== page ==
Specialist buy-to-let market expands as complexities grow – Alan Cleary

by: Alan Cleary, managing director, Precise Mortgages
  • 25/04/2016
  • 0
Specialist buy-to-let market expands as complexities grow – Alan Cleary
What a great month to begin blogging about the specialist buy-to-let mortgage market, especially given that the Prudential Regulation Authority (PRA) has just issued its consultation paper on underwriting standards in buy to let, CP11/16.

Firstly, for the purposes of this blog, specialist buy to let refers to pretty much anything that is not a vanilla low loan-to-value mainstream buy-to-let mortgage. HMOs, limited companies, portfolio lending, light refurbishment, near prime and lifetime trackers are all good examples.

In my 25 years in the mortgage market I cannot recall a better to start to a year than we have just had in quarter one. All of Precise’s lending lines over-performed on both margin and volume and of course buy-to-let was the star attraction. All of our production is from intermediaries so I know for a fact that brokers, packagers, clubs and networks all had a good start to the year as many customers brought forward purchases of property in order to beat the Stamp Duty deadline.

The CP11/16 document issued by the PRA is part of the framework the government is using to control the growth of the buy-to-let market. I spent pretty much an entire week carrying out an impact and gap analysis and here is what I believe are the likely outcomes of its implementation. There are three core items in the consultation process;

1. Affordability testing – the interest coverage ratio (ICR) affordability test should give consideration to all costs associated with renting out a property that the landlord is responsible for including the impact of the tax changes coming into effect from next year.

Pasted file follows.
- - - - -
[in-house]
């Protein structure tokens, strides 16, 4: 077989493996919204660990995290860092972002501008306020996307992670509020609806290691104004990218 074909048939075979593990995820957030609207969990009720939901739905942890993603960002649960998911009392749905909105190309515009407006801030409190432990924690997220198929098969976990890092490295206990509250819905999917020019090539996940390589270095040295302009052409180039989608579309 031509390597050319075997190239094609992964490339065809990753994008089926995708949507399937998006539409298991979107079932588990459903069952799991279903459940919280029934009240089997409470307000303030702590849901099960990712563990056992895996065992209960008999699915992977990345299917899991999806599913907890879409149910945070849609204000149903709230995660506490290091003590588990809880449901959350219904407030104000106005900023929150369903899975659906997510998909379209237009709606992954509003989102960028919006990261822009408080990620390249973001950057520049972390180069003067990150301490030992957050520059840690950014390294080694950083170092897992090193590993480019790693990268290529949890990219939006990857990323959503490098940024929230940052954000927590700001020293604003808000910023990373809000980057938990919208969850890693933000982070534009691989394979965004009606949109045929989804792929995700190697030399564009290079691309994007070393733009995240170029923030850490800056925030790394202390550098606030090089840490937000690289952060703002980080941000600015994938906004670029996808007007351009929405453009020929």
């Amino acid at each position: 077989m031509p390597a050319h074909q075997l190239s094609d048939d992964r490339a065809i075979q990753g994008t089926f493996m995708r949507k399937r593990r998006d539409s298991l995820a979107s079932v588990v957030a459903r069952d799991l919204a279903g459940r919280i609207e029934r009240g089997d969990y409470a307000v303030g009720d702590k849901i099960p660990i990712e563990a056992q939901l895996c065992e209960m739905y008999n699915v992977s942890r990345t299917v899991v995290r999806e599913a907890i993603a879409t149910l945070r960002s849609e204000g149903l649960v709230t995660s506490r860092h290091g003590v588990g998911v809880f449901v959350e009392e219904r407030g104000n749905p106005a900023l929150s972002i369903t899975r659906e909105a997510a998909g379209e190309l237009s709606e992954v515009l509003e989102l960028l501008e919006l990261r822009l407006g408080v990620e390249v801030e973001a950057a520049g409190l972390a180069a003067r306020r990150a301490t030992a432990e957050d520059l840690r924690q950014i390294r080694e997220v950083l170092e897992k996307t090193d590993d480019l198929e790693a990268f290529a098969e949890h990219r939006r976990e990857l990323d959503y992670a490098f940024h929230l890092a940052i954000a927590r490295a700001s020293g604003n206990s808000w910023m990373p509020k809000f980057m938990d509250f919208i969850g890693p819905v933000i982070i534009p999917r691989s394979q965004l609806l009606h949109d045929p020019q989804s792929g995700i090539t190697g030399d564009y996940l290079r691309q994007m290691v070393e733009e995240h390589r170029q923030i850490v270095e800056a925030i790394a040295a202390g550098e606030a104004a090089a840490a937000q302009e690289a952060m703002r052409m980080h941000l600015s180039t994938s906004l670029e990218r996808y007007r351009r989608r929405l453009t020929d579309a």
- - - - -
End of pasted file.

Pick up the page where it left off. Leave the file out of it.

2. Interest rate stress testing – lenders must incorporate a minimum of a 2% stress on the initial or reversion rate subject to a minimum rate of 5.5% being used. Unless it is a fixed-rate product of five years or more.

3. Portfolio landlords – any landlord with four or more mortgaged properties will be subject to a specialist underwriting process which the lender must have documented.

I think in general this is a sensible set of proposals which I largely support. Points one and two will not have a dramatic affect on volumes as product design can quite easily accommodate them. Point three is a bigger issue because over 50% of private rental stock is controlled by landlords with four or more properties who, in future, may be subjected to a more detailed specialist underwriting process.

Expect a bigger slice of buy-to-let lending to be classified as specialist from 2017 onwards.

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